Great post, Michelle! Related to your and Will’s observations about the challenges that Reddit faces, I’ve read that the company has struggled to prevent its larger and more “rambunctious” subreddits from organizing to comment and vote on posts in others, overwhelming their members and spreading offensive/controversial content beyond its “home” communities. While there are rules against that kind of activity, they’re enforced haphazardly—especially in larger subreddits. I’m curious: do you think that there are restrictions or design features that Reddit could adopt to prevent these incidents, or would they risk compromising the platform’s sense of democracy and openness by doing so?
Great point about the value of the input data—it may at least provide insight to Tay’s designers about how they ought to think about processing it, while bots that are designed to avoid “problematic” input may never obtain it, and thus never learn from it.
Also, I think you’re right that ephemerality could be a promising way to curb abuse of these systems. Further, based on my understanding about how people use platforms like Snapchat, I get the impression that ephemeral messaging tends to produce fairly casual, comfortable conversations. That may be a good way to gather sincere and uninhibited input data from users who might otherwise balk at talking to a machine. And that kind of data may best match Tay’s intended personality.
Great points, James. The fake news example is a really interesting one that I think a lot of us have been thinking about lately. It seems like such a hard problem to solve, particularly as news veracity is often a pretty broad spectrum: for every blatantly “fake” news story, there may be dozens that do things like cite questionable sources, present incomplete information, or apply commentary that some find disagreeable. Identifying fake news often boils down to research exercises and judgment calls, and humans ourselves don’t always do a great job with those things. And in a similar sense to Libby’s thoughts on controversy, specific “fake” news stories often attract “legitimate” meta coverage, which is important for collective truth-seeking.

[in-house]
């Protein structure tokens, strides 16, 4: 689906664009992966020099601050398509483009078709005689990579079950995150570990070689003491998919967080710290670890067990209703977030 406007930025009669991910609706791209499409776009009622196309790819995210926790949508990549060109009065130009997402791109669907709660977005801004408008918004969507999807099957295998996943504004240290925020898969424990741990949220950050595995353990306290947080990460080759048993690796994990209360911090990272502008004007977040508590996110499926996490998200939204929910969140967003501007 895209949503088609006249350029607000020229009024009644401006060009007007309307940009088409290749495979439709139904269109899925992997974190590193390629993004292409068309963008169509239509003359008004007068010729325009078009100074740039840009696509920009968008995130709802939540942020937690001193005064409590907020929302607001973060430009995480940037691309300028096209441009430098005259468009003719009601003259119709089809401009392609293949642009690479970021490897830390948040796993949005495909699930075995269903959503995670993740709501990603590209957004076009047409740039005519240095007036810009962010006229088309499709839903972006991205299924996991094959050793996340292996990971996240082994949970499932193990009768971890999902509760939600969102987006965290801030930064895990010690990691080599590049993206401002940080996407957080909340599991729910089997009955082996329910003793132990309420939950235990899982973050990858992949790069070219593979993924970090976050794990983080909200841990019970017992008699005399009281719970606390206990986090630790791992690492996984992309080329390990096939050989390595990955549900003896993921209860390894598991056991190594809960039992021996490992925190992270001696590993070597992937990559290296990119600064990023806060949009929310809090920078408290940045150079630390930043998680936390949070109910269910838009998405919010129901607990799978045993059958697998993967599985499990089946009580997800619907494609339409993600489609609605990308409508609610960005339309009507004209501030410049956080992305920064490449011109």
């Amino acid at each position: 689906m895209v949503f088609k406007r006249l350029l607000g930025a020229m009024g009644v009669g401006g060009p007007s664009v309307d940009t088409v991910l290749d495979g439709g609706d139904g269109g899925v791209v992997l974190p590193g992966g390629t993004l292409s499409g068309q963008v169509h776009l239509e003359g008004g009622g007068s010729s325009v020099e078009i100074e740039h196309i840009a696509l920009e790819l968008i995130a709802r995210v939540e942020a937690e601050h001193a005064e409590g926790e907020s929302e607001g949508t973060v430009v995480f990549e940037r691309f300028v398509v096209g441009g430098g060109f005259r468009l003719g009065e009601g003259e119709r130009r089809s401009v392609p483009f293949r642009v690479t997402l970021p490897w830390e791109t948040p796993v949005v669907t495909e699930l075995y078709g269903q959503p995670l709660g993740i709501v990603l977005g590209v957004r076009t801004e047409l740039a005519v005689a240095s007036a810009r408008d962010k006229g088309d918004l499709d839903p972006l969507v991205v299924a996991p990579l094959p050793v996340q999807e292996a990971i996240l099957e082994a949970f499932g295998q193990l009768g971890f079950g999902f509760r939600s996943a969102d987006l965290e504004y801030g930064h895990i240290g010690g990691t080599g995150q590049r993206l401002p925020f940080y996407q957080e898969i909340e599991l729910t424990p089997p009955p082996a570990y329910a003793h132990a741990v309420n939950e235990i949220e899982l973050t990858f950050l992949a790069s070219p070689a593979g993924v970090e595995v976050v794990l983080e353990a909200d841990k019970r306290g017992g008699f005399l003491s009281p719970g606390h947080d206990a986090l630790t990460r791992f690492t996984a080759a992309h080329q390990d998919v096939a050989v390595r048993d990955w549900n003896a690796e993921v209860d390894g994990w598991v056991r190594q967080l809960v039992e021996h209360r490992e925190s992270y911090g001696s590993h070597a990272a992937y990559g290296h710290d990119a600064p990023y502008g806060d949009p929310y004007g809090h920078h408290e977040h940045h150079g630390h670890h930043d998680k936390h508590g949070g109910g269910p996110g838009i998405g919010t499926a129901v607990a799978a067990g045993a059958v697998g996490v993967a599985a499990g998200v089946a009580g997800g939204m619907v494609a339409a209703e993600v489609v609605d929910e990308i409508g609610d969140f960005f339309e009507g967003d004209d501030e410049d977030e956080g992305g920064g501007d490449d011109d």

I’d like to be optimistic about our chances of meeting these challenges algorithmically; maybe we will eventually. But I suspect that in the near-term we will have to build systems that rely on some explicit rules and human controls, and will have to be humble about what our algorithms can do. Of course, that may introduce yet more bias, leaving us where we started.
This whole thing also brought to mind the recent controversy around Google’s “Featured Snippets:” https://bigmedium.com/ideas/systems-smart-enough-to-know-theyre-not-smart-enough.html. Even Google, the best company in the world at organizing information and making it accessible and useful, is struggling with this problem.
“The crowd may be wise but it’s also a wise-ass.” I’ll buy you coffee if you can fit that into a comment on Wednesday :-). Seriously though, great example of a similar phenomenon that several others seem to have decided to write about. I am glad that the incident gave rise to my favorite open source Google project name, Parsey McParseface: https://thenextweb.com/dd/2016/05/12/google-just-open-sourced-something-called-parsey-mcparseface-change-ai-forever/.
That’s a really good point, Libby. There’s a LOT of subtlety that goes into communicating about controversial issues, whether we want to discuss them dispassionately or want to express real opinions about them. Humans struggle to converse in person about controversy, and we seem to have even more difficulty doing so in text-only media.